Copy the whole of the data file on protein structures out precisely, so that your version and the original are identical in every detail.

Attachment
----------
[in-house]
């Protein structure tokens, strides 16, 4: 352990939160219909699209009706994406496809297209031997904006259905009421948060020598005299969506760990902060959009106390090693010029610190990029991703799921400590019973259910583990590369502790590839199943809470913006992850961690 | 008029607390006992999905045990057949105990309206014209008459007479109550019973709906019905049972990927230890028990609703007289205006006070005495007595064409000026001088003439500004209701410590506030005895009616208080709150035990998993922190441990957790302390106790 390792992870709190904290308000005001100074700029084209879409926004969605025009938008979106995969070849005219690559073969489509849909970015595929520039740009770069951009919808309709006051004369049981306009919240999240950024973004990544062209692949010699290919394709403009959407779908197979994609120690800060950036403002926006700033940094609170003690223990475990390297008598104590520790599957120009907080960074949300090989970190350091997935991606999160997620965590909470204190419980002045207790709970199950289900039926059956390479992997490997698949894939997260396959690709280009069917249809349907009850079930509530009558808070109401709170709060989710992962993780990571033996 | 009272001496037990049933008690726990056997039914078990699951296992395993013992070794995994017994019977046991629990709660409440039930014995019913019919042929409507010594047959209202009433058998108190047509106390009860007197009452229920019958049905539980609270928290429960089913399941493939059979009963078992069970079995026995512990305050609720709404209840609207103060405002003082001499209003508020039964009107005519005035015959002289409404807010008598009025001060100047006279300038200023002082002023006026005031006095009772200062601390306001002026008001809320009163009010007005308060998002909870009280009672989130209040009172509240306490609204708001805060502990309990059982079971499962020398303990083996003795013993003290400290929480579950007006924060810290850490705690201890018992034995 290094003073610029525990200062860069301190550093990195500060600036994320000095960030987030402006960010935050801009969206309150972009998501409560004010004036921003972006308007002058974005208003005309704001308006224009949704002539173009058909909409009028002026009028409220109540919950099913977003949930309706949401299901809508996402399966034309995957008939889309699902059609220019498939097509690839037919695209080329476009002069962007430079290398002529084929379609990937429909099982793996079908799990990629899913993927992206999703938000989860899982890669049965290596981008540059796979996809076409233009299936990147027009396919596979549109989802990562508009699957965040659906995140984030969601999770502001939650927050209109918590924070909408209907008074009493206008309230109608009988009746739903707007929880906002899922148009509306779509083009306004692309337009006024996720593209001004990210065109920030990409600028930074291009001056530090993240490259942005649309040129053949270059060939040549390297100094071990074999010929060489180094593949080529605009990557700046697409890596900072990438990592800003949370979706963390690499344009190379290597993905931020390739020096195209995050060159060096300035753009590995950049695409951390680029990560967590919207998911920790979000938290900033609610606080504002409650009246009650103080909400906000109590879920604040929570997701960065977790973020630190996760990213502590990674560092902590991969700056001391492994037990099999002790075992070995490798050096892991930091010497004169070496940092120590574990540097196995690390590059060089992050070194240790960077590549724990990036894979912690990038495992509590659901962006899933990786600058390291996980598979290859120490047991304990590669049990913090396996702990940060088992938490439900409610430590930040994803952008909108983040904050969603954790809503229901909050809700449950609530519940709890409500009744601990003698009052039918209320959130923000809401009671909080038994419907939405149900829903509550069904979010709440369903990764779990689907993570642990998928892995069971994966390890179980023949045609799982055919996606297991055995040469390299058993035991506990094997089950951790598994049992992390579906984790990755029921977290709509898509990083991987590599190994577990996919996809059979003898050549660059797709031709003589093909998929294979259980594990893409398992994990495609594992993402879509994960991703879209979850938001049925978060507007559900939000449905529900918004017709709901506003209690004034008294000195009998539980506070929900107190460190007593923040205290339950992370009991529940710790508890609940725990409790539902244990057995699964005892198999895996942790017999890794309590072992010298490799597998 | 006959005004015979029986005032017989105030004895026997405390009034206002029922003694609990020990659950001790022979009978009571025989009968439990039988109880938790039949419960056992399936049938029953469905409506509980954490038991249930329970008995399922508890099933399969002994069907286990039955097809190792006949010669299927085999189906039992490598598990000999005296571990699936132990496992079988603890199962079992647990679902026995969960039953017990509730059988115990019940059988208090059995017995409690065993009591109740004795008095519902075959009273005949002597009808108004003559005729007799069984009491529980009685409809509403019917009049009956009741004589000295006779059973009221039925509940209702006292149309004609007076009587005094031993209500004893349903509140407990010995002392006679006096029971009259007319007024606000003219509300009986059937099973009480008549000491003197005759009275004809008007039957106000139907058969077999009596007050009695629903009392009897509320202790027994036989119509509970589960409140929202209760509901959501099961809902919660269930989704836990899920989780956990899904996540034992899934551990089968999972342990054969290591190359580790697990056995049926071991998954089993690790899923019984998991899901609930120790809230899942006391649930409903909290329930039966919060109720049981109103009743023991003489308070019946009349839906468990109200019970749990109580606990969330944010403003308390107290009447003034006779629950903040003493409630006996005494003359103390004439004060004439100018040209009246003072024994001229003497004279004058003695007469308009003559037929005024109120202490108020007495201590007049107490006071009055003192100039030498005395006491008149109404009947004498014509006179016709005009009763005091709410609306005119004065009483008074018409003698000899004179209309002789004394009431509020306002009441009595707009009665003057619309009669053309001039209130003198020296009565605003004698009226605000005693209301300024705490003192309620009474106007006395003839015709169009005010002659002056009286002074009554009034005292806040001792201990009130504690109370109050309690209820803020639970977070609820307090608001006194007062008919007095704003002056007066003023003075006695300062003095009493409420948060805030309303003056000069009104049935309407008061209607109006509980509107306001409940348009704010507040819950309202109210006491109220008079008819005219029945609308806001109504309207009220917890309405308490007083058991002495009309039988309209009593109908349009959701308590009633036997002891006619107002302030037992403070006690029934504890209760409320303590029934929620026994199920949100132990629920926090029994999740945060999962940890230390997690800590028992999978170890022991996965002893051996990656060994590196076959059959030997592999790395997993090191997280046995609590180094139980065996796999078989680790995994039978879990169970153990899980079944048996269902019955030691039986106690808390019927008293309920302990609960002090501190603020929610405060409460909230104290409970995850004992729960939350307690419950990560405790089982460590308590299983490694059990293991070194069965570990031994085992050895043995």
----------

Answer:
[in-house]
């Protein structure tokens, strides 16, 4: 352990939160219909699209009706994406496809297209031997904006259905009421948060020598005299969506760990902060959009106390090693010029610190990029991703799921400590019973259910583990590369502790590839199943809470913006992850961690 | 008029607390006992999905045990057949105990309206014209008459007479109550019973709906019905049972990927230890028990609703007289205006006070005495007595064409000026001088003439500004209701410590506030005895009616208080709150035990998993922190441990957790302390106790 390792992870709190904290308000005001100074700029084209879409926004969605025009938008979106995969070849005219690559073969489509849909970015595929520039740009770069951009919808309709006051004369049981306009919240999240950024973004990544062209692949010699290919394709403009959407779908197979994609120690800060950036403002926006700033940094609170003690223990475990390297008598104590520790599957120009907080960074949300090989970190350091997935991606999160997620965590909470204190419980002045207790709970199950289900039926059956390479992997490997698949894939997260396959690709280009069917249809349907009850079930509530009558808070109401709170709060989710992962993780990571033996 | 009272001496037990049933008690726990056997039914078990699951296992395993013992070794995994017994019977046991629990709660409440039930014995019913019919042929409507010594047959209202009433058998108190047509106390009860007197009452229920019958049905539980609270928290429960089913399941493939059979009963078992069970079995026995512990305050609720709404209840609207103060405002003082001499209003508020039964009107005519005035015959002289409404807010008598009025001060100047006279300038200023002082002023006026005031006095009772200062601390306001002026008001809320009163009010007005308060998002909870009280009672989130209040009172509240306490609204708001805060502990309990059982079971499962020398303990083996003795013993003290400290929480579950007006924060810290850490705690201890018992034995 290094003073610029525990200062860069301190550093990195500060600036994320000095960030987030402006960010935050801009969206309150972009998501409560004010004036921003972006308007002058974005208003005309704001308006224009949704002539173009058909909409009028002026009028409220109540919950099913977003949930309706949401299901809508996402399966034309995957008939889309699902059609220019498939097509690839037919695209080329476009002069962007430079290398002529084929379609990937429909099982793996079908799990990629899913993927992206999703938000989860899982890669049965290596981008540059796979996809076409233009299936990147027009396919596979549109989802990562508009699957965040659906995140984030969601999770502001939650927050209109918590924070909408209907008074009493206008309230109608009988009746739903707007929880906002899922148009509306779509083009306004692309337009006024996720593209001004990210065109920030990409600028930074291009001056530090993240490259942005649309040129053949270059060939040549390297100094071990074999010929060489180094593949080529605009990557700046697409890596900072990438990592800003949370979706963390690499344009190379290597993905931020390739020096195209995050060159060096300035753009590995950049695409951390680029990560967590919207998911920790979000938290900033609610606080504002409650009246009650103080909400906000109590879920604040929570997701960065977790973020630190996760990213502590990674560092902590991969700056001391492994037990099999002790075992070995490798050096892991930091010497004169070496940092120590574990540097196995690390590059060089992050070194240790960077590549724990990036894979912690990038495992509590659901962006899933990786600058390291996980598979290859120490047991304990590669049990913090396996702990940060088992938490439900409610430590930040994803952008909108983040904050969603954790809503229901909050809700449950609530519940709890409500009744601990003698009052039918209320959130923000809401009671909080038994419907939405149900829903509550069904979010709440369903990764779990689907993570642990998928892995069971994966390890179980023949045609799982055919996606297991055995040469390299058993035991506990094997089950951790598994049992992390579906984790990755029921977290709509898509990083991987590599190994577990996919996809059979003898050549660059797709031709003589093909998929294979259980594990893409398992994990495609594992993402879509994960991703879209979850938001049925978060507007559900939000449905529900918004017709709901506003209690004034008294000195009998539980506070929900107190460190007593923040205290339950992370009991529940710790508890609940725990409790539902244990057995699964005892198999895996942790017999890794309590072992010298490799597998 | 006959005004015979029986005032017989105030004895026997405390009034206002029922003694609990020990659950001790022979009978009571025989009968439990039988109880938790039949419960056992399936049938029953469905409506509980954490038991249930329970008995399922508890099933399969002994069907286990039955097809190792006949010669299927085999189906039992490598598990000999005296571990699936132990496992079988603890199962079992647990679902026995969960039953017990509730059988115990019940059988208090059995017995409690065993009591109740004795008095519902075959009273005949002597009808108004003559005729007799069984009491529980009685409809509403019917009049009956009741004589000295006779059973009221039925509940209702006292149309004609007076009587005094031993209500004893349903509140407990010995002392006679006096029971009259007319007024606000003219509300009986059937099973009480008549000491003197005759009275004809008007039957106000139907058969077999009596007050009695629903009392009897509320202790027994036989119509509970589960409140929202209760509901959501099961809902919660269930989704836990899920989780956990899904996540034992899934551990089968999972342990054969290591190359580790697990056995049926071991998954089993690790899923019984998991899901609930120790809230899942006391649930409903909290329930039966919060109720049981109103009743023991003489308070019946009349839906468990109200019970749990109580606990969330944010403003308390107290009447003034006779629950903040003493409630006996005494003359103390004439004060004439100018040209009246003072024994001229003497004279004058003695007469308009003559037929005024109120202490108020007495201590007049107490006071009055003192100039030498005395006491008149109404009947004498014509006179016709005009009763005091709410609306005119004065009483008074018409003698000899004179209309002789004394009431509020306002009441009595707009009665003057619309009669053309001039209130003198020296009565605003004698009226605000005693209301300024705490003192309620009474106007006395003839015709169009005010002659002056009286002074009554009034005292806040001792201990009130504690109370109050309690209820803020639970977070609820307090608001006194007062008919007095704003002056007066003023003075006695300062003095009493409420948060805030309303003056000069009104049935309407008061209607109006509980509107306001409940348009704010507040819950309202109210006491109220008079008819005219029945609308806001109504309207009220917890309405308490007083058991002495009309039988309209009593109908349009959701308590009633036997002891006619107002302030037992403070006690029934504890209760409320303590029934929620026994199920949100132990629920926090029994999740945060999962940890230390997690800590028992999978170890022991996965002893051996990656060994590196076959059959030997592999790395997993090191997280046995609590180094139980065996796999078989680790995994039978879990169970153990899980079944048996269902019955030691039986106690808390019927008293309920302990609960002090501190603020929610405060409460909230104290409970995850004992729960939350307690419950990560405790089982460590308590299983490694059990293991070194069965570990031994085992050895043995």